Optics take a dive
Underwater photography is about more than just a waterproof housing. But with the right equipment and appropriate know-how you can create fascinating images.
Under the water’s surface a new world begins, a world with its very own conditions. Water is some 800 times denser than air and therefore has a higher refraction index relative to the incoming light. Absorption, dispersion and diffraction change. And a photographer has to be prepared for this optical shift in circumstances.
But first things first: you need to make your equipment watertight. Anyone who wants to get full use of his camera in a lake, pool or ocean needs a housing made of polycarbonate or metal. This not only protects the camera reliably in the deep, it also allows the camera to be operated through built-in mechanics as you descend. High-quality housings are designed for a specific camera and allow different lenses to be used via an exchangeable port.
Mirrorless system cameras are also an alternative to reflex camera equipment. For example, US underwater photographer Kevin Palmer likes using ZEISS Touit lenses on the NEX series from Sony for his deep-dive shoots. “Not every lens excels under water. When taking pictures through water, the imaging performance of the optics is weakened by the water’s density and particulates. Close focusing is critical to minimize this and not every lens performs well behind a dome port. That’s why I was so enthusiastic about the Touit 2.8/12. Despite these conditions, the lens delivers a very sharp, contrast-rich picture. And the color rendering is beautiful.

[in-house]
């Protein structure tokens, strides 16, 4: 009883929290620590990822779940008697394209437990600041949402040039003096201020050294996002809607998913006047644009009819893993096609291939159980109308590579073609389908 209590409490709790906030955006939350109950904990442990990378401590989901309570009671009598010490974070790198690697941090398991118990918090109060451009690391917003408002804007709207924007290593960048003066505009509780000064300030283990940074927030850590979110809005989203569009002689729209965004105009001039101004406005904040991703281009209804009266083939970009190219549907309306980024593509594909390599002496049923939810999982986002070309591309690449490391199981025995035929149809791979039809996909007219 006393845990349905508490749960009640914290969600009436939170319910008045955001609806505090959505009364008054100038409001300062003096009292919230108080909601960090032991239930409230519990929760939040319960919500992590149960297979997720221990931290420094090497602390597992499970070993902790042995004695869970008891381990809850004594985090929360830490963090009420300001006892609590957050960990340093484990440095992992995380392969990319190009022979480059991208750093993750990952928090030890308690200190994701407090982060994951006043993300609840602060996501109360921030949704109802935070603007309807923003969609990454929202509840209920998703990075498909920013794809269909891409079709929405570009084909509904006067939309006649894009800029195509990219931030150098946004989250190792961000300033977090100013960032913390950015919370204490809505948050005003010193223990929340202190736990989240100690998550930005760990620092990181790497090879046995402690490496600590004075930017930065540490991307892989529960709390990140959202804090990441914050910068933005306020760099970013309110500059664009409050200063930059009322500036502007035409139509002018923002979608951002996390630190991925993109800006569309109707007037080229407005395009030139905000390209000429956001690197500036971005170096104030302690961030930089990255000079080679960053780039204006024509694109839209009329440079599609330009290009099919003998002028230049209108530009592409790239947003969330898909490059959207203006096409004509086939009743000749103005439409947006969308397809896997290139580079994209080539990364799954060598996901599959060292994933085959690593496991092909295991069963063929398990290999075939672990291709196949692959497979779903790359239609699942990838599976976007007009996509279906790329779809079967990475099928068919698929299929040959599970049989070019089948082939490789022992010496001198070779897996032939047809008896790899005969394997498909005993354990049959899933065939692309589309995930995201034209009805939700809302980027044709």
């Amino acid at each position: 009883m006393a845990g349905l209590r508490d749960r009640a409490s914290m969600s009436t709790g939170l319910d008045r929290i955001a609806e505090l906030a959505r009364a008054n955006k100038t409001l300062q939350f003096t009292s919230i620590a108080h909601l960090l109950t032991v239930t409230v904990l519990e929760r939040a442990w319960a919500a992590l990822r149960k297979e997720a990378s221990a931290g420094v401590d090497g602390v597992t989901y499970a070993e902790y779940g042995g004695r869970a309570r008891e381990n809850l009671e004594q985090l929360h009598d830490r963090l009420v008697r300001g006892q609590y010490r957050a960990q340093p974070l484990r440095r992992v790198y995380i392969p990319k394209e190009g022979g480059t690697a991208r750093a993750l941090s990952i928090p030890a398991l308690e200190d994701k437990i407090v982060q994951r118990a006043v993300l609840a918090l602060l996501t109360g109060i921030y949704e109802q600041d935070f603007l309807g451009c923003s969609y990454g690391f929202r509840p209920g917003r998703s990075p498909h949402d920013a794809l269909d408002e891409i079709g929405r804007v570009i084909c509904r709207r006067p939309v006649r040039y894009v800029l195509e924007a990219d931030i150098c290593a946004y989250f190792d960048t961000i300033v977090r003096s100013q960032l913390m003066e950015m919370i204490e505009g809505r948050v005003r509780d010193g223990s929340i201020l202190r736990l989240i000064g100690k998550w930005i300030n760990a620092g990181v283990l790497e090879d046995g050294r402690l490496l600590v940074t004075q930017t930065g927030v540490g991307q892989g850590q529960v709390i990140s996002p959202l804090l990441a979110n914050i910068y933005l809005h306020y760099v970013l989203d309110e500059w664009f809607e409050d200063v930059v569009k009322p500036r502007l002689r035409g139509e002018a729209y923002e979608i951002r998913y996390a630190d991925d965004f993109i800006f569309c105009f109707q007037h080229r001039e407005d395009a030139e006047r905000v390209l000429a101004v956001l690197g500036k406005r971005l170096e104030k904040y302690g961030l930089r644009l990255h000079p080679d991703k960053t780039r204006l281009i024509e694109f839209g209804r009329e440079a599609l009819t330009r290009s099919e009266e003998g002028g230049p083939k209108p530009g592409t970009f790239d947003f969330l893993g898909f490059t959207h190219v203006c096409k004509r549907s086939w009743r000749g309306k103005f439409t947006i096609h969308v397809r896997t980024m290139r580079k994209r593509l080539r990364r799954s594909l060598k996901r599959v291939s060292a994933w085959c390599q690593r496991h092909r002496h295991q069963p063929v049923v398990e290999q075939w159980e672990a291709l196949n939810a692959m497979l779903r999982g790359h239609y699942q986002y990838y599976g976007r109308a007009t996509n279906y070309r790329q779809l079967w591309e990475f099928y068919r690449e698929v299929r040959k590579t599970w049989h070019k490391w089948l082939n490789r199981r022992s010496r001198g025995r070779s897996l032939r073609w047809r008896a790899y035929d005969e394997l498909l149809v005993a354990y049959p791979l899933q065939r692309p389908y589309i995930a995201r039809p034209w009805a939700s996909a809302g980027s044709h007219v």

Viewed through optical flat glass, all objects appear a third larger and a quarter closer under water. Which is why two lens types are traditionally used in underwater photography: macro and wide-angle lenses. The changed light refraction in water extends the focal length of the optics by a factor of 1.33. In other words: a 35mm wide-angle lens (based on full-frame coverage) approximately corresponds under water to a standard focal length of 50 millimeters. Macro and wide-angle lenses require different types of glass for underwater housing. For focal lengths longer than 28 millimeters, or a vantage point smaller than 75°, the glass overlay is a flat port. For wide-angle lenses, however, a flat port leads to blur in the corners of the image, vignetting and “pincushion” distortions as a result of the larger field of view.